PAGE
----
Also, being there for someone can be exhausting and this goes back to a previous post I wrote with regards to being there for Kitten. There is sometimes a limit to how much I can give. I’ll probably go to hell, but after a long exchange I can feel myself getting pulled down and need a break. Sounds awful and perhaps I’m just a shit friend, but sometimes I need to come up for air or I’ll drown too. It’s a balance, I think. As much as Kitten should focus on self care, so should I and I simply don’t want to end up feeling selfish if I need to step away momentarily. And I think those of us who are in recovery from addictions need to always be mindful and considerate of those who support us in the same way we want them to be mindful and considerate of us. I’m willing to suggest that there is not one person on this planet who does not have their own needs. I’m willing to state as fact that if we demanded this of someone, they’d eventually – and probably even quite quickly – fall away, just like this article suggests. So surely the whole concept of demanding or giving 100% all the time is absurd?

I don’t know if I am getting it right with Kitten but I make damn sure I don’t promise her something I can’t give her. Giving her 100% isn’t possible. I wouldn’t even expect that from my spouse on a beyond-temporary-crisis basis. Is it just me or is the suggestion we should only offer support if we’re willing to forsake all our own needs ridiculous! Surely it’s a matter of offering what you can and delivering on just that: giving what you can.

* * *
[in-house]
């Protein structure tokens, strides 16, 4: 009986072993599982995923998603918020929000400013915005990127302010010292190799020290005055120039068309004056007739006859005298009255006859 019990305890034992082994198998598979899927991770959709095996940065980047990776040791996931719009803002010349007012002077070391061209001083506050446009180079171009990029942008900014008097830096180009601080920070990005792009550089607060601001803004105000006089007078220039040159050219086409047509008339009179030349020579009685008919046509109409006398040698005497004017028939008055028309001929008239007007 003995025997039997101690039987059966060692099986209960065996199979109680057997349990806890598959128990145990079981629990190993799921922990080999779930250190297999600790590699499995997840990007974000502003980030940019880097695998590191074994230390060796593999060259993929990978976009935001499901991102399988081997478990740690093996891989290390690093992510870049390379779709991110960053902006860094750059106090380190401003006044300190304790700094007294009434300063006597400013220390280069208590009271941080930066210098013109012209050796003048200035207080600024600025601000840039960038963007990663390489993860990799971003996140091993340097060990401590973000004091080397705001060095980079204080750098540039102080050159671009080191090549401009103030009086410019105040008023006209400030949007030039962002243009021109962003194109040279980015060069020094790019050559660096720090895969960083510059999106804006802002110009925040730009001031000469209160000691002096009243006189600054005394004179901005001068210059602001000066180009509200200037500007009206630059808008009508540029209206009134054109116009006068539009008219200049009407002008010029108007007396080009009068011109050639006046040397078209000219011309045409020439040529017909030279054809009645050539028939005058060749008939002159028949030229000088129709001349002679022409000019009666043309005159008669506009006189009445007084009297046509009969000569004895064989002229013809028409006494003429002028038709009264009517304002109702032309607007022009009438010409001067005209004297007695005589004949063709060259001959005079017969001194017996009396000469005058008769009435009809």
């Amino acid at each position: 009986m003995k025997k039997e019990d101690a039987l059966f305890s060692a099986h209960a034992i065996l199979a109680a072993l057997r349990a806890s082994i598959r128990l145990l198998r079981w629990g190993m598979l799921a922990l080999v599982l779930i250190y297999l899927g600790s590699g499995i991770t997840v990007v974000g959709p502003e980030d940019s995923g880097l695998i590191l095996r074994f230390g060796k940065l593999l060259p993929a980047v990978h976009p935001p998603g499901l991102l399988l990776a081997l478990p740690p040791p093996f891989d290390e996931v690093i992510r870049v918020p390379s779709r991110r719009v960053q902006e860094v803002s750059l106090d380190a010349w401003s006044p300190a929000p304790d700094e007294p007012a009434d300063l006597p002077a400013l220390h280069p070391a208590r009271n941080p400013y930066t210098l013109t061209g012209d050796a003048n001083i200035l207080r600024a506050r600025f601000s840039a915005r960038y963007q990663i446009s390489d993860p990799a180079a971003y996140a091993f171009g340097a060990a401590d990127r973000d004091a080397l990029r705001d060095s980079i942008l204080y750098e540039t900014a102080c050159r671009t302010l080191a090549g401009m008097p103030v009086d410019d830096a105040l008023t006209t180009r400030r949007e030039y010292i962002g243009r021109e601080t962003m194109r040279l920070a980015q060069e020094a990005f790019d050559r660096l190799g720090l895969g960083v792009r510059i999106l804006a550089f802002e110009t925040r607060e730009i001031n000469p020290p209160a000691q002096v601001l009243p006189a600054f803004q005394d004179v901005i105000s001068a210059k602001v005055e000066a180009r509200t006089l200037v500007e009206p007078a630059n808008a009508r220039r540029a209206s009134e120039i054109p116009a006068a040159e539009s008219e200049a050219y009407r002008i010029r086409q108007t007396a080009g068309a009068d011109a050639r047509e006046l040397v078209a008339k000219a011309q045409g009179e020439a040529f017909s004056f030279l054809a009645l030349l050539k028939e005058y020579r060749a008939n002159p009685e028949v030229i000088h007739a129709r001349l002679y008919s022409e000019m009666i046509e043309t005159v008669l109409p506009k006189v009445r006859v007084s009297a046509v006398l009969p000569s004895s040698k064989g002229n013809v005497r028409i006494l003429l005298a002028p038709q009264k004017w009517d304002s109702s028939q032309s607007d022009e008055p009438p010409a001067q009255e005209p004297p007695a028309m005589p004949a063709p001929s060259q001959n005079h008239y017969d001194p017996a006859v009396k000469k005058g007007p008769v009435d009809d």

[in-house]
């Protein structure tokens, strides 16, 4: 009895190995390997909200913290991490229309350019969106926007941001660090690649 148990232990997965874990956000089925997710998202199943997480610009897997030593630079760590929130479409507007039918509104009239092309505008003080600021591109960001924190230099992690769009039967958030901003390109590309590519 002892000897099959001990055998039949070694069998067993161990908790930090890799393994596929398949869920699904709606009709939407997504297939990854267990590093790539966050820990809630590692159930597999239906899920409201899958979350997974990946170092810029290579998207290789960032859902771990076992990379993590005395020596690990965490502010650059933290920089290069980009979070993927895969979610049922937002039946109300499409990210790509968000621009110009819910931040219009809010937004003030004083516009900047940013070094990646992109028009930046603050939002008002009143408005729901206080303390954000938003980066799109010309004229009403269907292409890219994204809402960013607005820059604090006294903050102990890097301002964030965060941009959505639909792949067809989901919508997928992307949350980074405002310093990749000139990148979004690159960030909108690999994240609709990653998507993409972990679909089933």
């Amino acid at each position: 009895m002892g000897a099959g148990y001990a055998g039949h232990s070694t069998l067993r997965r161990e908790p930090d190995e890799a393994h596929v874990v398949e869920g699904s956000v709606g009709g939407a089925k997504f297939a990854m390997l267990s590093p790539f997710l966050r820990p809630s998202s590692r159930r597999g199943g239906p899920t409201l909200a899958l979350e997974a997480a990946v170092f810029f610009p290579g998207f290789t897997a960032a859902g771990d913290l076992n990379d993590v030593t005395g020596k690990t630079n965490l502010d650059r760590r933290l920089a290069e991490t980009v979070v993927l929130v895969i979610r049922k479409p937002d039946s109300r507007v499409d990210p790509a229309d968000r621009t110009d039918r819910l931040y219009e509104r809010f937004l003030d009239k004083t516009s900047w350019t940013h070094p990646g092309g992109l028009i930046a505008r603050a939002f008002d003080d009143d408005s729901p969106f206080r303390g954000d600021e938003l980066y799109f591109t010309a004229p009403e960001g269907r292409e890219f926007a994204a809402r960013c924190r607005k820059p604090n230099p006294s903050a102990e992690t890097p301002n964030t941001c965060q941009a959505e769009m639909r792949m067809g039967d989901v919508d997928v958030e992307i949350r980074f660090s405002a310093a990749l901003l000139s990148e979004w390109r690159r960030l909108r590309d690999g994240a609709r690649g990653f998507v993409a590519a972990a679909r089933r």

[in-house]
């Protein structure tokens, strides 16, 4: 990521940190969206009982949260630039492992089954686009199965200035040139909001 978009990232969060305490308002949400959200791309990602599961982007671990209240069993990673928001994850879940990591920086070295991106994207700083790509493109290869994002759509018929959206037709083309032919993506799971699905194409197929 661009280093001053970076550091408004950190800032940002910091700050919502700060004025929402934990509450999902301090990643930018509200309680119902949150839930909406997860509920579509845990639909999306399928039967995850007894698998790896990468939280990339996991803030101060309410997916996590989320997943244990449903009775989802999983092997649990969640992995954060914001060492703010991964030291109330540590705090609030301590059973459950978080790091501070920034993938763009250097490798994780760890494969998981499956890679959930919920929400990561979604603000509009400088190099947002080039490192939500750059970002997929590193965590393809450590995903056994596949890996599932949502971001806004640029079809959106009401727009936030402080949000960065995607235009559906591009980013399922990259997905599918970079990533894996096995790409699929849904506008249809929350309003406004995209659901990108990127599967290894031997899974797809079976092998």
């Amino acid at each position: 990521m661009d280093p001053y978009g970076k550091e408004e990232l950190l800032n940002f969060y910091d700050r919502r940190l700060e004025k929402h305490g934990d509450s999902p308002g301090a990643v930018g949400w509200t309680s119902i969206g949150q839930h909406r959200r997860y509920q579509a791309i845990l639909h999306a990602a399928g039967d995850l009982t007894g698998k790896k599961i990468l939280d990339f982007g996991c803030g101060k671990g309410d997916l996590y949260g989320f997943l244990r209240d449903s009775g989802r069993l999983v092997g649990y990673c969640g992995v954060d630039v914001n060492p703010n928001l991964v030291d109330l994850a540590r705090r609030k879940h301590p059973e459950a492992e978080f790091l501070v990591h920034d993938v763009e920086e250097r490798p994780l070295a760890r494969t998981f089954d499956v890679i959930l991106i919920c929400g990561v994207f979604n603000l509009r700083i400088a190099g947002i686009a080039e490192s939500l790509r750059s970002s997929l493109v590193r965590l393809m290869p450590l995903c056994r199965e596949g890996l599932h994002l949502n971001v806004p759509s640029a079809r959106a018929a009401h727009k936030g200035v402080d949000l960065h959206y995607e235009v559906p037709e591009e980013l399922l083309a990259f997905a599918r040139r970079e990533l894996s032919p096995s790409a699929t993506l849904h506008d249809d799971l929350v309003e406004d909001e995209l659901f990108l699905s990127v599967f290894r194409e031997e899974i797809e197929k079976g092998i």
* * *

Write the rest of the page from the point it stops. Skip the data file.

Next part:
Ah, there it is again! Balance. It’s all down to balance.

Well, there’s a rant on a Monday for you but there we are. Perhaps this pinched at some insecurity in me, I don’t know, but I really did find myself getting my back up when I read that article.

Today I’m not going to drink.

5 thoughts on “Skipping Ceremonial Duties

  1. There are many crappy articles out there.
    You are right. We give what we can. And when we are honest with ourselves and our friends about that hopefully we can avoid being drained or not meeting expectations.
    Life is complicated….

    Liked by 1 person

  2. I’m with you … it’s far too black and white. I’m not convinced they should be handing out advice like that at all. Because that’s basically saying, if you can’t give Kitten 100% of your time, then don’t bother. Ridiculous.!

    Liked by 1 person

  3. Sorry, pressed send too soon … also, and back to Kitten again, from personal experience I think that listening really helps, advice is brilliant but is rarely taken when someone is truly depressed because they can probably not even get the energy together to get out of bed. And finally, if they’re clearly not taking any sensible advice like getting out, getting to the GP, taking a shower, etc etc then you’re going to be banging your head against a brick wall. If they truly believe that they’re going to get better by hiding in bed, then they’re clearly not making good decisions and Id start threatening them with calling their GP, mother, father or social services to go round. Sometimes, that is enough to get them moving. Tough love it is, but there surely must come a point when enough is enough, they are becoming a danger to them self and one needs to pass the buck onto either the professionals or their next of kin. Oooh I’m harsh … but depression is a dangerous game. We never know what someone else is truly thinking, but we do know that when in that state, rational thinking is not happening. Here endeth the lesson!! Crikey, sorry for my ramble! Xx

    Liked by 1 person